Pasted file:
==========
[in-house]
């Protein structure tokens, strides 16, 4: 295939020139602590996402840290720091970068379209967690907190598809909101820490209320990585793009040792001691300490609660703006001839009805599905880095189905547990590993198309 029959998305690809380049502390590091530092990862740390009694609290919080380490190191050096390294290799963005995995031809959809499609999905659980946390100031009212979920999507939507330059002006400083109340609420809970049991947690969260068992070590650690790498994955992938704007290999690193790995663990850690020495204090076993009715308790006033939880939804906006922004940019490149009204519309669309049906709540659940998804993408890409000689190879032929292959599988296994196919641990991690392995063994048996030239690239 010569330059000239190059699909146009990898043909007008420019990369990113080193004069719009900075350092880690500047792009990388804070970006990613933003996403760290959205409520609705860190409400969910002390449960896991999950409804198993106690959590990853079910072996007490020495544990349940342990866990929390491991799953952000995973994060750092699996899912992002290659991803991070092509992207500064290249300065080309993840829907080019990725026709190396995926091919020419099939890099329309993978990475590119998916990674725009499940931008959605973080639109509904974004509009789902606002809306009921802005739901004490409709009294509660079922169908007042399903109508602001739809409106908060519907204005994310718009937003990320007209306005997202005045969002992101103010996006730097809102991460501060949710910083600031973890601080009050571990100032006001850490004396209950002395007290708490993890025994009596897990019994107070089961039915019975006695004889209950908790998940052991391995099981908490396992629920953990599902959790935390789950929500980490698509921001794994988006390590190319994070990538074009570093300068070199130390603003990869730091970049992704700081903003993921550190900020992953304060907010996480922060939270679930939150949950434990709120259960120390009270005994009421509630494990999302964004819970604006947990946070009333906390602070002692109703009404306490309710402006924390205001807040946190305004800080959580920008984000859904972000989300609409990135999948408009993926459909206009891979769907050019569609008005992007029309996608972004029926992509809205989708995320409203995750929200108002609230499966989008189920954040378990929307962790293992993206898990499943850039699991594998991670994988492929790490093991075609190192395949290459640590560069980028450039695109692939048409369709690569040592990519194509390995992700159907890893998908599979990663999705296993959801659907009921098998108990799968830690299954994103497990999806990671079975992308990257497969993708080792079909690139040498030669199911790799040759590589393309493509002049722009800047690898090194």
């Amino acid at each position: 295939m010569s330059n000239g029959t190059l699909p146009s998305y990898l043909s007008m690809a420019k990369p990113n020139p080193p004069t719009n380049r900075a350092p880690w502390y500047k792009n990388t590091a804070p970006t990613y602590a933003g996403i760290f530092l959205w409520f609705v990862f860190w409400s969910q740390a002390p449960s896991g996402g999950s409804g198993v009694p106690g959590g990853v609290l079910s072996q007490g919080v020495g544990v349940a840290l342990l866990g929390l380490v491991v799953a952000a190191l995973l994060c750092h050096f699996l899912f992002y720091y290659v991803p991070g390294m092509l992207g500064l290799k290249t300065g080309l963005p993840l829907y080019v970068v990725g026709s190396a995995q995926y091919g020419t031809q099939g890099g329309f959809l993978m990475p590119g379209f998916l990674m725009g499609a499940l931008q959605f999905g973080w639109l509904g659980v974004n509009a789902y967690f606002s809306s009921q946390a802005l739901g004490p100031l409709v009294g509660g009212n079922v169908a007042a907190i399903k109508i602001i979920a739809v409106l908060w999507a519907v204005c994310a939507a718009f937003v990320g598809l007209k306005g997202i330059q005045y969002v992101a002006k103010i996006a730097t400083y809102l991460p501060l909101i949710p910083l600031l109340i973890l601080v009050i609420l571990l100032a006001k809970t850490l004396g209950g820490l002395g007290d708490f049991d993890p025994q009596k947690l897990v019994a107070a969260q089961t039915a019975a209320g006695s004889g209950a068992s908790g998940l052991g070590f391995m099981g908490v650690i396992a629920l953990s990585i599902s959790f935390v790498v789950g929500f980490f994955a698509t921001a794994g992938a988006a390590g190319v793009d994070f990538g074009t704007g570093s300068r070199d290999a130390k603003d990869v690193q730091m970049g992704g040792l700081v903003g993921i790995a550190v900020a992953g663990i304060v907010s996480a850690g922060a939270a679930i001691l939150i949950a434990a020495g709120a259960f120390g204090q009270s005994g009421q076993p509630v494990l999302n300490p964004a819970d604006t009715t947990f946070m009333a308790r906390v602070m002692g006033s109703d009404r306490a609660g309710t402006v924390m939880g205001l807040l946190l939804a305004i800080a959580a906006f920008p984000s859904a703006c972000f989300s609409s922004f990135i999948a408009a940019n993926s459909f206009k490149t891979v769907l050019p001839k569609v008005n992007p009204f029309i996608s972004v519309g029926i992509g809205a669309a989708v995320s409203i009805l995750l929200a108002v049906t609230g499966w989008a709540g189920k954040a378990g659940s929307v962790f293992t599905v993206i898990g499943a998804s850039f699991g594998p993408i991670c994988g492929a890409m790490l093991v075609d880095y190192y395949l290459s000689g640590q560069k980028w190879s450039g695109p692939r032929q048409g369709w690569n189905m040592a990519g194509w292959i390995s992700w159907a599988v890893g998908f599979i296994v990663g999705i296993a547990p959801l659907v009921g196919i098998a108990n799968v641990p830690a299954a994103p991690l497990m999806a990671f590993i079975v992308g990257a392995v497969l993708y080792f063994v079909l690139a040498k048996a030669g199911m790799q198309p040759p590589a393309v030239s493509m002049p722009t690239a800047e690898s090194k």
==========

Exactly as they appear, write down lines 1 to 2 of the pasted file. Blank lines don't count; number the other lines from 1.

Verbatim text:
[in-house]
């Protein structure tokens, strides 16, 4: 295939020139602590996402840290720091970068379209967690907190598809909101820490209320990585793009040792001691300490609660703006001839009805599905880095189905547990590993198309 029959998305690809380049502390590091530092990862740390009694609290919080380490190191050096390294290799963005995995031809959809499609999905659980946390100031009212979920999507939507330059002006400083109340609420809970049991947690969260068992070590650690790498994955992938704007290999690193790995663990850690020495204090076993009715308790006033939880939804906006922004940019490149009204519309669309049906709540659940998804993408890409000689190879032929292959599988296994196919641990991690392995063994048996030239690239 010569330059000239190059699909146009990898043909007008420019990369990113080193004069719009900075350092880690500047792009990388804070970006990613933003996403760290959205409520609705860190409400969910002390449960896991999950409804198993106690959590990853079910072996007490020495544990349940342990866990929390491991799953952000995973994060750092699996899912992002290659991803991070092509992207500064290249300065080309993840829907080019990725026709190396995926091919020419099939890099329309993978990475590119998916990674725009499940931008959605973080639109509904974004509009789902606002809306009921802005739901004490409709009294509660079922169908007042399903109508602001739809409106908060519907204005994310718009937003990320007209306005997202005045969002992101103010996006730097809102991460501060949710910083600031973890601080009050571990100032006001850490004396209950002395007290708490993890025994009596897990019994107070089961039915019975006695004889209950908790998940052991391995099981908490396992629920953990599902959790935390789950929500980490698509921001794994988006390590190319994070990538074009570093300068070199130390603003990869730091970049992704700081903003993921550190900020992953304060907010996480922060939270679930939150949950434990709120259960120390009270005994009421509630494990999302964004819970604006947990946070009333906390602070002692109703009404306490309710402006924390205001807040946190305004800080959580920008984000859904972000989300609409990135999948408009993926459909206009891979769907050019569609008005992007029309996608972004029926992509809205989708995320409203995750929200108002609230499966989008189920954040378990929307962790293992993206898990499943850039699991594998991670994988492929790490093991075609190192395949290459640590560069980028450039695109692939048409369709690569040592990519194509390995992700159907890893998908599979990663999705296993959801659907009921098998108990799968830690299954994103497990999806990671079975992308990257497969993708080792079909690139040498030669199911790799040759590589393309493509002049722009800047690898090194």